The word discernment usually implies privacy.
We often speak of it as an activity that is uniquely my own, as I try to scrutinize God’s will for me, or hear the voice of the Lord speaking within the secret chamber of my heart. The communal dimension to this discernment expands only wide enough to include the judgment of a spiritual director. But even this way of discerning in common with another person has a private aspect, that is, it depends partially on the information that is only available to me through my own experience. When I discern with the aid of a spiritual director, I must let him into the deepest sanctuary of my experience and manifest my conscience to him. Only when the director has joined me in the privacy of my heart can he help to judge what is God’s will for me.
Discernment of the will of God, in this sense, always takes place in secret. But there’s another kind of discernment that happens, not in the secrecy of the inner room, but in the intimacy of the family home.
There’s a special kind of knowledge that exists between family members. It’s a deep understanding that comes from having the same blood, the same history, the same name. Brothers know each other only as brothers can, and mothers see their children with a unique pair of eyes. The kind of mutual understanding that exists in a family can be similar to the private “spiritual director knowledge” mentioned above—sisters confide in each other, and a father gives wise counsel to his sons. But it’s a different kind of intimacy: an intimacy that is shaped not by privacy, but by a life shared together.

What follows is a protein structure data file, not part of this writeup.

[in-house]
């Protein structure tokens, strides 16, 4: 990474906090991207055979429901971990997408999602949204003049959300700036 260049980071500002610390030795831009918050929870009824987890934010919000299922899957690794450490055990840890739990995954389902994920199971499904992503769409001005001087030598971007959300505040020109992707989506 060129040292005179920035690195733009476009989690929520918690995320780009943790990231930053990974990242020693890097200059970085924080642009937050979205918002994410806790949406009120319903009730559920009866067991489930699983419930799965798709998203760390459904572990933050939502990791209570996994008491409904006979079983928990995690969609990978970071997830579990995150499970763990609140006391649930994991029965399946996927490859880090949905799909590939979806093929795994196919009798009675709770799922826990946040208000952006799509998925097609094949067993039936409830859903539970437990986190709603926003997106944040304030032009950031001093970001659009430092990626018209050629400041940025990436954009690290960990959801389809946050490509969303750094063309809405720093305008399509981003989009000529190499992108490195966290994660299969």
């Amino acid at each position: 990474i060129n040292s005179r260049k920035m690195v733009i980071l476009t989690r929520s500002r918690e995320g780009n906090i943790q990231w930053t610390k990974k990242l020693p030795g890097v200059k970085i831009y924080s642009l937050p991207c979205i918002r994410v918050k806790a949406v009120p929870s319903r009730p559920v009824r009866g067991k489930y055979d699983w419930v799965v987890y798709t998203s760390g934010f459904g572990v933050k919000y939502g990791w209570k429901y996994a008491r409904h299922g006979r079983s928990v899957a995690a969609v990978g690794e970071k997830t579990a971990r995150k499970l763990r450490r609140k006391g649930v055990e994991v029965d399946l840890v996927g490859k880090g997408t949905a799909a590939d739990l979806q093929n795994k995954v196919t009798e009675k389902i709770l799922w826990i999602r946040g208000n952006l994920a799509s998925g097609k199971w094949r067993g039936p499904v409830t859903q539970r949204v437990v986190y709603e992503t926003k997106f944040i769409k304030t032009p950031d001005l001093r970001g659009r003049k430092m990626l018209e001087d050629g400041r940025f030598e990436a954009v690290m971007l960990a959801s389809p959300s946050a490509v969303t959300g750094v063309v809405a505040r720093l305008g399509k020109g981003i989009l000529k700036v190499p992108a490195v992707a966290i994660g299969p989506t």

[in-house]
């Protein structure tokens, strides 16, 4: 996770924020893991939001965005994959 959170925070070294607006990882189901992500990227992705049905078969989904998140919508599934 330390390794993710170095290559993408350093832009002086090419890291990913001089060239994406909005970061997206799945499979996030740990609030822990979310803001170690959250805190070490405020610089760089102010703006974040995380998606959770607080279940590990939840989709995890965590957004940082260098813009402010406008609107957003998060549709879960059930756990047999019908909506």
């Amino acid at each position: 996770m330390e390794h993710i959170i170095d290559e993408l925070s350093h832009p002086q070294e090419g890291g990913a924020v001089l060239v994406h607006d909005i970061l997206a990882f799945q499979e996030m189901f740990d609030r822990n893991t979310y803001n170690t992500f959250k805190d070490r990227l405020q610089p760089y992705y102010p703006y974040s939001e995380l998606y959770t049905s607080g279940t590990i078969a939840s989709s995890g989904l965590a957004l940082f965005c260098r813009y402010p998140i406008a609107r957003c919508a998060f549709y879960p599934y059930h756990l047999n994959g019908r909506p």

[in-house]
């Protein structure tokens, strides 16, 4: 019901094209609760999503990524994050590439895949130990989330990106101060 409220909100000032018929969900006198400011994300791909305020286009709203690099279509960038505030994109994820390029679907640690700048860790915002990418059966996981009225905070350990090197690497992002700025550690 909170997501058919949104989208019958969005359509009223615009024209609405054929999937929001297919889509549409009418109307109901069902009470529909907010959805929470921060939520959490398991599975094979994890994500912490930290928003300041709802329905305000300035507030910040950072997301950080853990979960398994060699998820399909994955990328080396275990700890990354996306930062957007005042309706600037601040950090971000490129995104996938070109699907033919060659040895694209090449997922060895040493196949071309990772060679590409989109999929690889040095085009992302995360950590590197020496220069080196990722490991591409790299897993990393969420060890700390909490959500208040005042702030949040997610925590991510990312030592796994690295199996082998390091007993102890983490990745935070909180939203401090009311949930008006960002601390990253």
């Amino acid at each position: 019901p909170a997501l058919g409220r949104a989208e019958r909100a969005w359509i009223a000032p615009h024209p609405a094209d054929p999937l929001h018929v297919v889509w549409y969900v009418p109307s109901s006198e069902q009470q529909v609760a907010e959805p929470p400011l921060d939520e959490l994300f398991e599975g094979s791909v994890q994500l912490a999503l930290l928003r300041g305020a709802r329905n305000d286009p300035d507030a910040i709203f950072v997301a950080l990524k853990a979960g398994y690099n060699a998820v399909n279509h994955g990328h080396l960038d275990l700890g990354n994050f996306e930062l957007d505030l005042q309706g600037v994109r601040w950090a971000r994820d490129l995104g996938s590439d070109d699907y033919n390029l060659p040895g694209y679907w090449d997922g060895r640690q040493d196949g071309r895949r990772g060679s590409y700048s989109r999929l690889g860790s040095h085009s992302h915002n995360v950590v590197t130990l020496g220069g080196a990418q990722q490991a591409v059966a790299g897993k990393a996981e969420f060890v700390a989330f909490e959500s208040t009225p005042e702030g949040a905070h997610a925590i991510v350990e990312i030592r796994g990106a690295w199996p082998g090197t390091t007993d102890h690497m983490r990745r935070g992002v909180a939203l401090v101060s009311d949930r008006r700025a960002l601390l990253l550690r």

This intimacy gives birth to a different kind of discernment—a different approach to self-knowledge and to the discovery of God’s will working in one’s life. Family members play a key role in this kind of discernment, for our family often knows us better than we know ourselves. Mothers and fathers can guide their children in discovering their loves and talents—those natural gifts God has blessed them with. By their own example, older siblings can teach their younger brothers and sisters how to take the first step of responding to God’s blessings. Grandparents teach their grandchildren how to pray, how to ask God to make his will known to them.
People begin to discover the gifts God has given them—and so begin to see God’s will for them—in the loving context of their family relationships. We discover who we are and what we’re meant for through knowing and loving others, beginning with our family members.
This communal dimension of discernment also expands into the life of the Church. As Christians, we discern God’s will in union with the mind of the Church. This is especially true with the discernment of a vocation to the priesthood or religious life. No man discerns his vocation on his own. Rather, he discerns with the Church, seeking God’s will in obedience, under the authority of Holy Mother Church.
The first stages of discerning God’s will do not, then, happen in private, but in common. . .or rather, in communion: the intimate communion of the family home and the holy communion of the Church.